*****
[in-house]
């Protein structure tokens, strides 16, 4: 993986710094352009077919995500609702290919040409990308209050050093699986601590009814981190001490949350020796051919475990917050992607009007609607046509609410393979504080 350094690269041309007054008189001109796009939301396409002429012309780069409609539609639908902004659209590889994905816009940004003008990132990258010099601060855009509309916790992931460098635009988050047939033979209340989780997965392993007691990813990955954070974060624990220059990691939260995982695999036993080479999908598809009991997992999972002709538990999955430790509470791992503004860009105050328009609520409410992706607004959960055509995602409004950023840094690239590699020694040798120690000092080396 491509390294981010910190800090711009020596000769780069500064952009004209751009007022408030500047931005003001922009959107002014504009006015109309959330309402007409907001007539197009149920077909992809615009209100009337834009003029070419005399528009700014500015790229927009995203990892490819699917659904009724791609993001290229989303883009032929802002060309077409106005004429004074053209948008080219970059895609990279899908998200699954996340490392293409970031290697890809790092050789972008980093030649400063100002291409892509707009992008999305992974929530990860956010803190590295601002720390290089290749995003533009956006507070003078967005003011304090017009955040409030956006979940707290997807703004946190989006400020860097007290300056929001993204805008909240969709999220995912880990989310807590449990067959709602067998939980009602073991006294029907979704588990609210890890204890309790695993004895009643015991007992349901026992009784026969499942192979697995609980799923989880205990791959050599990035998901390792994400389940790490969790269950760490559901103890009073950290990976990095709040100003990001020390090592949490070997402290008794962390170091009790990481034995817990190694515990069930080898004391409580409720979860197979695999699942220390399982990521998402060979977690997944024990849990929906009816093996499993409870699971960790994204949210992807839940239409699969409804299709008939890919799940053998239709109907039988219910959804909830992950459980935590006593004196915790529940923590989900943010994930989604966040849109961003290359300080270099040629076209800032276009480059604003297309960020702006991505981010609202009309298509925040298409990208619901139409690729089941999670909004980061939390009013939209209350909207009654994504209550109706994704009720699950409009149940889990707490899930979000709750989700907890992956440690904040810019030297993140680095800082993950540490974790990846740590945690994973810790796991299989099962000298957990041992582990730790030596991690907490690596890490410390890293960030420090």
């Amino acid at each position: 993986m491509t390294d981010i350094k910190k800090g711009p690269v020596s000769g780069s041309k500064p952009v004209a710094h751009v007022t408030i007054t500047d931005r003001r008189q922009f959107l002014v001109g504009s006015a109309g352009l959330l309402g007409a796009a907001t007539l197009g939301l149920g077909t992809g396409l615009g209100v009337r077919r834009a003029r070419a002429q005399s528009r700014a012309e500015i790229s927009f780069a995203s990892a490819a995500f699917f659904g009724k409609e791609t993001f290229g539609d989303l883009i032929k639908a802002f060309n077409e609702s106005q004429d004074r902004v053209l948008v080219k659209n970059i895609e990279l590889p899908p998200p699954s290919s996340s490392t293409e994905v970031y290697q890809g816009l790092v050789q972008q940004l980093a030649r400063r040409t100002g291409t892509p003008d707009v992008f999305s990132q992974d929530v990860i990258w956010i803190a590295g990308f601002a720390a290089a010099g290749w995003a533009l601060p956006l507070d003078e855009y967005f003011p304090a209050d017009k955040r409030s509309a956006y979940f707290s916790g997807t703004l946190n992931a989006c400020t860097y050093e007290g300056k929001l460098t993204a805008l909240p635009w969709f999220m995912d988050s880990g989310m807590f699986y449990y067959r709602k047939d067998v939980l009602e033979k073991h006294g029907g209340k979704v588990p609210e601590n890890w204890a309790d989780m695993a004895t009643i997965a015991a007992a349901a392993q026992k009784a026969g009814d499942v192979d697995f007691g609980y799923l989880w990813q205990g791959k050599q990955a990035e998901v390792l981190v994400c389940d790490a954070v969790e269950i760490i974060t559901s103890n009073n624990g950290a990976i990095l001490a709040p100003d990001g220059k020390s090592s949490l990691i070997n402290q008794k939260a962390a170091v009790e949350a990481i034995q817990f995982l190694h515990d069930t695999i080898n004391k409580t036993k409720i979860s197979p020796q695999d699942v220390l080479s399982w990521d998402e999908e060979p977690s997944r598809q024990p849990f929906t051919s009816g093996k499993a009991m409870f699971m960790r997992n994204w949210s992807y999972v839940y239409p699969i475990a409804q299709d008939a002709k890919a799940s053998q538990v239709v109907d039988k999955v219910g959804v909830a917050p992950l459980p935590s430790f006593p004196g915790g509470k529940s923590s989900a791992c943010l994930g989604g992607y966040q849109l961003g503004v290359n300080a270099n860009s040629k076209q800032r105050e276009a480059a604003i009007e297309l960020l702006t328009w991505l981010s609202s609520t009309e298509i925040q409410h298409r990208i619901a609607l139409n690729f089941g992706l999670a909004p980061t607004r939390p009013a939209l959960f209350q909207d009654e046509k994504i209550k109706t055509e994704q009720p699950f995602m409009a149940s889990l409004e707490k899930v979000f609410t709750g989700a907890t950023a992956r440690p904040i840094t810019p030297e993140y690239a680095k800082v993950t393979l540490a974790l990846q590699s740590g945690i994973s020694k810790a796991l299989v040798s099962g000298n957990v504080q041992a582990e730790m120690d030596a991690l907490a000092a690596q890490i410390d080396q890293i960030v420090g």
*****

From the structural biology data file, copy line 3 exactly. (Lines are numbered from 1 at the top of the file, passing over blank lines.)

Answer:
């Amino acid at each position: 993986m491509t390294d981010i350094k910190k800090g711009p690269v020596s000769g780069s041309k500064p952009v004209a710094h751009v007022t408030i007054t500047d931005r003001r008189q922009f959107l002014v001109g504009s006015a109309g352009l959330l309402g007409a796009a907001t007539l197009g939301l149920g077909t992809g396409l615009g209100v009337r077919r834009a003029r070419a002429q005399s528009r700014a012309e500015i790229s927009f780069a995203s990892a490819a995500f699917f659904g009724k409609e791609t993001f290229g539609d989303l883009i032929k639908a802002f060309n077409e609702s106005q004429d004074r902004v053209l948008v080219k659209n970059i895609e990279l590889p899908p998200p699954s290919s996340s490392t293409e994905v970031y290697q890809g816009l790092v050789q972008q940004l980093a030649r400063r040409t100002g291409t892509p003008d707009v992008f999305s990132q992974d929530v990860i990258w956010i803190a590295g990308f601002a720390a290089a010099g290749w995003a533009l601060p956006l507070d003078e855009y967005f003011p304090a209050d017009k955040r409030s509309a956006y979940f707290s916790g997807t703004l946190n992931a989006c400020t860097y050093e007290g300056k929001l460098t993204a805008l909240p635009w969709f999220m995912d988050s880990g989310m807590f699986y449990y067959r709602k047939d067998v939980l009602e033979k073991h006294g029907g209340k979704v588990p609210e601590n890890w204890a309790d989780m695993a004895t009643i997965a015991a007992a349901a392993q026992k009784a026969g009814d499942v192979d697995f007691g609980y799923l989880w990813q205990g791959k050599q990955a990035e998901v390792l981190v994400c389940d790490a954070v969790e269950i760490i974060t559901s103890n009073n624990g950290a990976i990095l001490a709040p100003d990001g220059k020390s090592s949490l990691i070997n402290q008794k939260a962390a170091v009790e949350a990481i034995q817990f995982l190694h515990d069930t695999i080898n004391k409580t036993k409720i979860s197979p020796q695999d699942v220390l080479s399982w990521d998402e999908e060979p977690s997944r598809q024990p849990f929906t051919s009816g093996k499993a009991m409870f699971m960790r997992n994204w949210s992807y999972v839940y239409p699969i475990a409804q299709d008939a002709k890919a799940s053998q538990v239709v109907d039988k999955v219910g959804v909830a917050p992950l459980p935590s430790f006593p004196g915790g509470k529940s923590s989900a791992c943010l994930g989604g992607y966040q849109l961003g503004v290359n300080a270099n860009s040629k076209q800032r105050e276009a480059a604003i009007e297309l960020l702006t328009w991505l981010s609202s609520t009309e298509i925040q409410h298409r990208i619901a609607l139409n690729f089941g992706l999670a909004p980061t607004r939390p009013a939209l959960f209350q909207d009654e046509k994504i209550k109706t055509e994704q009720p699950f995602m409009a149940s889990l409004e707490k899930v979000f609410t709750g989700a907890t950023a992956r440690p904040i840094t810019p030297e993140y690239a680095k800082v993950t393979l540490a974790l990846q590699s740590g945690i994973s020694k810790a796991l299989v040798s099962g000298n957990v504080q041992a582990e730790m120690d030596a991690l907490a000092a690596q890490i410390d080396q890293i960030v420090g």